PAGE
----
Black Lawrence Press

Three Hands None

photos of men was it this one that
I tell them I hadn’t seen his face, the flashlight
melted my eyes
.
mug shots again was it this one that
I hadn’t seen hadn’t seen
.
did I smell his breath his underarm stench
his filtered or filterless, did he smell me
.
he watched me
he locked my face naked in detention
.
he knew who I was
knew me when I crossed the street
knows who I am knows this is me
.
knows me
in the grocery aisle he sees me
stripped to less than essence
.
he held me down, the heft of his hand
the precise edge of his blade
squeezed me pierced me emptied me of substance
.
I am not playing here with agency
this is what powerless is
barebones nothing
barebones and muscleless, skeleton collapsed
.
lunch became bread and water
motion was turning my head to look at the door
watch the door
.
thought was imploded chaos
speech was a pageless lexicon
.
sleep was a useless plan
exhaustion buzzed like a swinging hive
.
my home my skin locked me out
.
breakfast was a sip of juice
.
supper was bread and water
the week after, a fruit

Praise

  • Fearless, unsparing, Denise Bergman probes a violent, sexual assault to expose the personal and social consequences of ungovernable, masculinist culture. “Home is the coat that can’t keep me warm or dry/ buttons and holes I can’t align,” the poet declares, struggling to rebuild a coherent self. A book-length narrative poem, Three Hands None reveals how “materials for this story” also account for domestic and international tragedies: “the single-eyed babies born in Fallujah” and “strip-mined flattened hills.” A single sequence—of narrative, fragment, and image—this original work will leave you breathless, changed.

    —Robin Becker, author of The Black Bear Inside Me
  • To read Denise Bergman’s Three Hands None is to inhabit an intimate accounting of a sexual assault in her bed by a stranger that reduced the writer to “barebones nothing.” The accounting is obsessive, almost Steinian in its use of repetition to render the ripping of self that occurred during and after the event, the long days and nights when she “sweated inside matted wool terror filthy as a sheep.” The poems that compose the volume read like the raw data of a mind working nonstop to parse the violence that severed her from “a body once her own.” They collapse the distance between past and present, silence and speech, material and the metaphor, inside and out. The journey is not for the timid; images climb inside and rake your chest. But Bergman’s supple intelligence—whose “home is the range of one’s instinct”—and mastery of her craft carry her and her reader through: “Word on the street is she still lives there.”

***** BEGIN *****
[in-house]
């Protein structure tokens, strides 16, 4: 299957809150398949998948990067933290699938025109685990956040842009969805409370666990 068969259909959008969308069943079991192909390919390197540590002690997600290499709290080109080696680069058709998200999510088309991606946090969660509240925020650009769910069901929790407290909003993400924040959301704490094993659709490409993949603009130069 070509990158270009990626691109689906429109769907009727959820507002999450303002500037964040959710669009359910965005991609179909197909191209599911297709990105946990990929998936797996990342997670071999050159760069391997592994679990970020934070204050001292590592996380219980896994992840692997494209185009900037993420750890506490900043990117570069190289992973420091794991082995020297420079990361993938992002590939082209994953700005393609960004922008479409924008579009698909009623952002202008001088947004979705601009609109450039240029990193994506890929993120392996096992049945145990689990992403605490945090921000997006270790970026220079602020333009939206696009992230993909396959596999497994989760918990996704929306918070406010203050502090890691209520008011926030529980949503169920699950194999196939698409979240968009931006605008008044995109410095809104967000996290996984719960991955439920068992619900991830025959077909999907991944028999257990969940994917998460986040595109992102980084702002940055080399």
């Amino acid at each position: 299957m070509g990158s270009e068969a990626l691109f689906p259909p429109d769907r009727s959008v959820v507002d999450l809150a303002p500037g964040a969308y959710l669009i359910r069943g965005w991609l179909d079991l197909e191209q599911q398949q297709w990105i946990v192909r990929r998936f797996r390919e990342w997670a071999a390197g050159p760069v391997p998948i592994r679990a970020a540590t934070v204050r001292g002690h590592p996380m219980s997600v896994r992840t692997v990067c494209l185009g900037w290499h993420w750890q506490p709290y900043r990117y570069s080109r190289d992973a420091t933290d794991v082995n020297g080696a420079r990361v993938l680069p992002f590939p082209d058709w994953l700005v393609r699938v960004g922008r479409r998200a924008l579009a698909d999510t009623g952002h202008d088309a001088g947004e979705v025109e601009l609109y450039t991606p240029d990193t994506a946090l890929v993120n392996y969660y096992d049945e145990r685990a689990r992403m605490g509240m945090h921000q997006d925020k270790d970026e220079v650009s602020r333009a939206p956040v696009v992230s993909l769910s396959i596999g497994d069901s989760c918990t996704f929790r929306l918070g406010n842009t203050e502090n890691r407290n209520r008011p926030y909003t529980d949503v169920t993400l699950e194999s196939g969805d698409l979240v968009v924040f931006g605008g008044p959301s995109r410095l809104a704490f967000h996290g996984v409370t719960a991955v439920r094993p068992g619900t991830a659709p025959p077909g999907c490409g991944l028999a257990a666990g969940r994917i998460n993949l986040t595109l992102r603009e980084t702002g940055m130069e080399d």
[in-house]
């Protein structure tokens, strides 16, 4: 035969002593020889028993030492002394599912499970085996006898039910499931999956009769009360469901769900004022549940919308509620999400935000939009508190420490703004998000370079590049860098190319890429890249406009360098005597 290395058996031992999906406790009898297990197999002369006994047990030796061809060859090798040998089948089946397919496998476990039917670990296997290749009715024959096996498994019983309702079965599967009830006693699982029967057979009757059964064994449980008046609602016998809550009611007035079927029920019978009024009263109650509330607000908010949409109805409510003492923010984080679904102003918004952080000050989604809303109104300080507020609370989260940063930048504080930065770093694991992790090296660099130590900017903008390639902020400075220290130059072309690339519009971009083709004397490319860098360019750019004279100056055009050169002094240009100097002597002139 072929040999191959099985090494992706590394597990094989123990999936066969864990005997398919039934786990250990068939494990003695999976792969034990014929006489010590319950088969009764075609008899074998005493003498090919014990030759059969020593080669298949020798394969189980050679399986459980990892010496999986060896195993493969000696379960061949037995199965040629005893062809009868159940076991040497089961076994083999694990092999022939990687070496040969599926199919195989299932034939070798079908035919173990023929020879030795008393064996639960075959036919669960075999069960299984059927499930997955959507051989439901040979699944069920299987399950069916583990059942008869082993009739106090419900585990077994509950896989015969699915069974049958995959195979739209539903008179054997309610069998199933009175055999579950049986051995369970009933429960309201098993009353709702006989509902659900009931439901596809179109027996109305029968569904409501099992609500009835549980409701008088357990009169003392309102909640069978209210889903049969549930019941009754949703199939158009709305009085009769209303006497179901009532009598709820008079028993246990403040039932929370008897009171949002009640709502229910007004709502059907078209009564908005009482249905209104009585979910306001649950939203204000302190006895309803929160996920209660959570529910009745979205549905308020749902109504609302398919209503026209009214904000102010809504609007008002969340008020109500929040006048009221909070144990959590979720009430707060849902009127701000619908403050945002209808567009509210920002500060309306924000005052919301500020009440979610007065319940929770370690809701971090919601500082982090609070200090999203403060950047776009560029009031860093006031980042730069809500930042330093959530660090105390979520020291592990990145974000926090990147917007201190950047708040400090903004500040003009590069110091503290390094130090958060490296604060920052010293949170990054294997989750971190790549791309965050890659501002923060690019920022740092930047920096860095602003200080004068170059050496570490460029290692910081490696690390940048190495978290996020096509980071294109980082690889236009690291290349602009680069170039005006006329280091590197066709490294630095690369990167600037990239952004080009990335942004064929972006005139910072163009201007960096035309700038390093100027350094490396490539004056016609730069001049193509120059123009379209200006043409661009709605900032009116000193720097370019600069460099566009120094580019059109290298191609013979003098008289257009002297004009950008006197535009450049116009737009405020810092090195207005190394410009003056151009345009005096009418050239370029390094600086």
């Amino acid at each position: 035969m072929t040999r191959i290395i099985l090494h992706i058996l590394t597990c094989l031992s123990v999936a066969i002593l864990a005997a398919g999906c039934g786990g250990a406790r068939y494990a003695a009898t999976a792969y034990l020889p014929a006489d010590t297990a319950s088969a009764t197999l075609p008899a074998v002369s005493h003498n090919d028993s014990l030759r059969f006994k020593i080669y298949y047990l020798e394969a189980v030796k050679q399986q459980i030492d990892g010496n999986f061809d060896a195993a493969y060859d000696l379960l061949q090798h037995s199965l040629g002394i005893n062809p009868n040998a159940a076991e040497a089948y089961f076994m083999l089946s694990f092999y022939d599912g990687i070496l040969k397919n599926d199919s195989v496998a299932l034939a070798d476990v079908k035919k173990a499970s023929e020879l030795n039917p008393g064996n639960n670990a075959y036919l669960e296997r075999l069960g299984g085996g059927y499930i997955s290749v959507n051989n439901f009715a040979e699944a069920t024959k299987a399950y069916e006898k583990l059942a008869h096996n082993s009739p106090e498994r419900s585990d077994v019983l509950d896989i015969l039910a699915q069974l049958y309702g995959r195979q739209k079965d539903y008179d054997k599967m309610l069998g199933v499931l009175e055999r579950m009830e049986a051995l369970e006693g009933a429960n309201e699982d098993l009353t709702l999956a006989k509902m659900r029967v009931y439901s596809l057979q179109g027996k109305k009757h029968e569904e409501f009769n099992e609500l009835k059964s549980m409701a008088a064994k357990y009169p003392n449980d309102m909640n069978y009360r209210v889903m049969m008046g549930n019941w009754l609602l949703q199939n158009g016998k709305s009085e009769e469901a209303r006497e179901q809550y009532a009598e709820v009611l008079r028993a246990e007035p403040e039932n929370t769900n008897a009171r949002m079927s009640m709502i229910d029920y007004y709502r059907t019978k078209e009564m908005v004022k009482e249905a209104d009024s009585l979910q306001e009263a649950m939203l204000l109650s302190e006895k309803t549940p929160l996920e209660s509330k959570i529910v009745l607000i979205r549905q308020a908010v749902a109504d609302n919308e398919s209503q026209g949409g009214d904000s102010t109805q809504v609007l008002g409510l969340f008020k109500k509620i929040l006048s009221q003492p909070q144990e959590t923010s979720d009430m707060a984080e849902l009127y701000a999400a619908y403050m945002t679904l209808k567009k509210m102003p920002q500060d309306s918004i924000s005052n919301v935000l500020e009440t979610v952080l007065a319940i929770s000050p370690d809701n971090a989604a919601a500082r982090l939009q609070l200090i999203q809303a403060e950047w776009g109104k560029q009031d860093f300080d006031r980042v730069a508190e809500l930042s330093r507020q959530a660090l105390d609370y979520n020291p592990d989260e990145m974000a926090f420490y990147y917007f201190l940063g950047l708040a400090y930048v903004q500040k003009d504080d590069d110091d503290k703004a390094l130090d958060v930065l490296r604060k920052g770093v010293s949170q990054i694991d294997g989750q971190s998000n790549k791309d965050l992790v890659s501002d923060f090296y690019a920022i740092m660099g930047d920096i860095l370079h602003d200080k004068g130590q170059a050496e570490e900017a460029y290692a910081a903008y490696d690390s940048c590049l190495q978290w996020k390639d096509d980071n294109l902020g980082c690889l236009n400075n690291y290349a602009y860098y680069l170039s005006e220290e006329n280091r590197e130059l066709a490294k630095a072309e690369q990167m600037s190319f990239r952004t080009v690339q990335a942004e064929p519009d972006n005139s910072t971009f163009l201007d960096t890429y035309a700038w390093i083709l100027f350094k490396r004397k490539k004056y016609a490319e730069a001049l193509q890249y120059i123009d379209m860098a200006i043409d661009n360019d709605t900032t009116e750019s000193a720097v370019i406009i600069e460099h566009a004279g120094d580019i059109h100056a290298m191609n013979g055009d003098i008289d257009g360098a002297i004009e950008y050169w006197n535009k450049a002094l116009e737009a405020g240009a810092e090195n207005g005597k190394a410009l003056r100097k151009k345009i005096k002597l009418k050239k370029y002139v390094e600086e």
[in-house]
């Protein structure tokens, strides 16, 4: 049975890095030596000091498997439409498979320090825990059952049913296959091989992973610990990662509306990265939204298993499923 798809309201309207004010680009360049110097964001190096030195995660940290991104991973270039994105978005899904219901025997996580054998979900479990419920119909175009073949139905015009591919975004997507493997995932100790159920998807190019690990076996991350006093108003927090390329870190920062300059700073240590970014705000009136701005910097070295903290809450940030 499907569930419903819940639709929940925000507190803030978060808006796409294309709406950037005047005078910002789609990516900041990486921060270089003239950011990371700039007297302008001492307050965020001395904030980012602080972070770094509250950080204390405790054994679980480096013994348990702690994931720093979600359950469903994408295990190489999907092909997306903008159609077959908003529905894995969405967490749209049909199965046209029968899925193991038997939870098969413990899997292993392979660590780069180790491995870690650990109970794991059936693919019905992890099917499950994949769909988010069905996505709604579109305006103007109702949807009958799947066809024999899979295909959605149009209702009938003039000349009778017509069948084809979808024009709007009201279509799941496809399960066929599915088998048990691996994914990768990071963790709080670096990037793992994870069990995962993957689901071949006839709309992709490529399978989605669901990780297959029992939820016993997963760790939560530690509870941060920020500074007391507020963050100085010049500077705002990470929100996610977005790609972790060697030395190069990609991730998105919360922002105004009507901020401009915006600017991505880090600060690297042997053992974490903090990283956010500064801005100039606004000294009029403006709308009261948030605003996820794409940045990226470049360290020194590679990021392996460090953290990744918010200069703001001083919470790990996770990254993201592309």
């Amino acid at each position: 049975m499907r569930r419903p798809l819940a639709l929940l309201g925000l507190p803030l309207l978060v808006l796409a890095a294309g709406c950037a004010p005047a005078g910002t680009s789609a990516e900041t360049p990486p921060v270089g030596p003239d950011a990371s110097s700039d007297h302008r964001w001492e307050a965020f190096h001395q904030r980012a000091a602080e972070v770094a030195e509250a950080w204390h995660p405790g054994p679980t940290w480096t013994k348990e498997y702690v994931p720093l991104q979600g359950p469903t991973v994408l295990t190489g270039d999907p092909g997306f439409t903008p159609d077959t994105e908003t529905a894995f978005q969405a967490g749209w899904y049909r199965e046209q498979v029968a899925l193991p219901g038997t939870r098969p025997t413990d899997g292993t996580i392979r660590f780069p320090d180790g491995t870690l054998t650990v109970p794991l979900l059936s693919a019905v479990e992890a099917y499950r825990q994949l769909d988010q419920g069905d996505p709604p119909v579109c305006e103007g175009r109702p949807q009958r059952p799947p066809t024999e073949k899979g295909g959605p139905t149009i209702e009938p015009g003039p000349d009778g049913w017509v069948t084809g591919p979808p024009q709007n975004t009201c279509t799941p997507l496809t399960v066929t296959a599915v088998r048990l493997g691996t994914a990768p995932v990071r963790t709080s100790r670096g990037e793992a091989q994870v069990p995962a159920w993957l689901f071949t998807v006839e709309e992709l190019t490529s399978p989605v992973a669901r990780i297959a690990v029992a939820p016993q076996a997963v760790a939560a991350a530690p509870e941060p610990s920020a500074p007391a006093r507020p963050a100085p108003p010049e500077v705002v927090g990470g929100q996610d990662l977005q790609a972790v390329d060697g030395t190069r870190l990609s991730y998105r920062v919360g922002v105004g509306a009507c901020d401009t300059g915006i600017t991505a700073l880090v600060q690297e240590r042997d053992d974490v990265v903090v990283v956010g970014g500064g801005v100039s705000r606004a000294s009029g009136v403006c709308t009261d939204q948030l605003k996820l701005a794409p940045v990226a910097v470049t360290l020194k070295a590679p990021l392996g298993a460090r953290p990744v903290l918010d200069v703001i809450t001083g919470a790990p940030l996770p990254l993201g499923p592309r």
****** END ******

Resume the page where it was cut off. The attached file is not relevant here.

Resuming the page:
—Lee Sharkey, author of Walking Backwards

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Denise Bergman

Denise Bergman's poetry collection Three Hands None is forthcoming from Black Lawrence Press in March 2019.  A Woman in Pieces Crossed a Sea won the Patricia Clark Smith Poetry Prize and was published by West End Press in 2014. The book centers on the making and endurance of “symbol” in the Statue of Liberty; the impetus for the book was the year when the statue sat in 350 pieces in 214 crates on its future island home awaiting reconstruction. The Telling (Cervena Barva, 2014) is a book-length poem generated by a relative's one-sentence secret: she believed that as a child refugee she had accidentally killed her mother. Seeing Annie Sullivan (poetry, Cedar Hill Books) based on the early life of Annie Sullivan, Helen Keller’s teacher, was translated into Braille and a Talking Book. Denise conceived and edited the anthology of urban poetry City River of Voices (West End Press). Her poetry is widely published, most recently in Poetry, Beloit Poetry Journal, Solstice, Paterson Literary Review, and the Syracuse Cultural Workers Women’s Daybook. The first stanza of her poem “Red,” about a neighborhood near a slaughterhouse, is permanently installed in a public park in Cambridge, Mass.

Bergman Author page

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